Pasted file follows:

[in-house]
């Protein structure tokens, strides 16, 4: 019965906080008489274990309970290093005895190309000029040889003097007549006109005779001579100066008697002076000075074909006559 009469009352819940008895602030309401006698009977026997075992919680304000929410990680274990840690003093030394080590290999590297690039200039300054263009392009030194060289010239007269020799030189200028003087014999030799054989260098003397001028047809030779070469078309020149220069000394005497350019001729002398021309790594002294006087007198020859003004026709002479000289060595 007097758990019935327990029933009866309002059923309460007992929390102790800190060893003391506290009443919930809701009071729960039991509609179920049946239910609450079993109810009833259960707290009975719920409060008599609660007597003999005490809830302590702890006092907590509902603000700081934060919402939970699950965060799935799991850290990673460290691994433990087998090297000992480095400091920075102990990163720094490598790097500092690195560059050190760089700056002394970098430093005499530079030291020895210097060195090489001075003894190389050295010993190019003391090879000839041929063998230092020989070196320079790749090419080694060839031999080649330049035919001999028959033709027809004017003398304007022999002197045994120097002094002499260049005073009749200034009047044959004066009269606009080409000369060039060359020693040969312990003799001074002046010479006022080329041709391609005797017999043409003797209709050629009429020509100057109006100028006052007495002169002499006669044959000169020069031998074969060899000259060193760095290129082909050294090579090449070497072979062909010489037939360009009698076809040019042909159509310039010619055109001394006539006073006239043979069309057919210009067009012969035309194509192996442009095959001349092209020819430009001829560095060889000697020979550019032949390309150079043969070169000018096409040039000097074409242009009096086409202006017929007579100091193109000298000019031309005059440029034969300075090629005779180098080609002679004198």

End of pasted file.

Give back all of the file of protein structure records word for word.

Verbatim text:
[in-house]
């Protein structure tokens, strides 16, 4: 019965906080008489274990309970290093005895190309000029040889003097007549006109005779001579100066008697002076000075074909006559 009469009352819940008895602030309401006698009977026997075992919680304000929410990680274990840690003093030394080590290999590297690039200039300054263009392009030194060289010239007269020799030189200028003087014999030799054989260098003397001028047809030779070469078309020149220069000394005497350019001729002398021309790594002294006087007198020859003004026709002479000289060595 007097758990019935327990029933009866309002059923309460007992929390102790800190060893003391506290009443919930809701009071729960039991509609179920049946239910609450079993109810009833259960707290009975719920409060008599609660007597003999005490809830302590702890006092907590509902603000700081934060919402939970699950965060799935799991850290990673460290691994433990087998090297000992480095400091920075102990990163720094490598790097500092690195560059050190760089700056002394970098430093005499530079030291020895210097060195090489001075003894190389050295010993190019003391090879000839041929063998230092020989070196320079790749090419080694060839031999080649330049035919001999028959033709027809004017003398304007022999002197045994120097002094002499260049005073009749200034009047044959004066009269606009080409000369060039060359020693040969312990003799001074002046010479006022080329041709391609005797017999043409003797209709050629009429020509100057109006100028006052007495002169002499006669044959000169020069031998074969060899000259060193760095290129082909050294090579090449070497072979062909010489037939360009009698076809040019042909159509310039010619055109001394006539006073006239043979069309057919210009067009012969035309194509192996442009095959001349092209020819430009001829560095060889000697020979550019032949390309150079043969070169000018096409040039000097074409242009009096086409202006017929007579100091193109000298000019031309005059440029034969300075090629005779180098080609002679004198």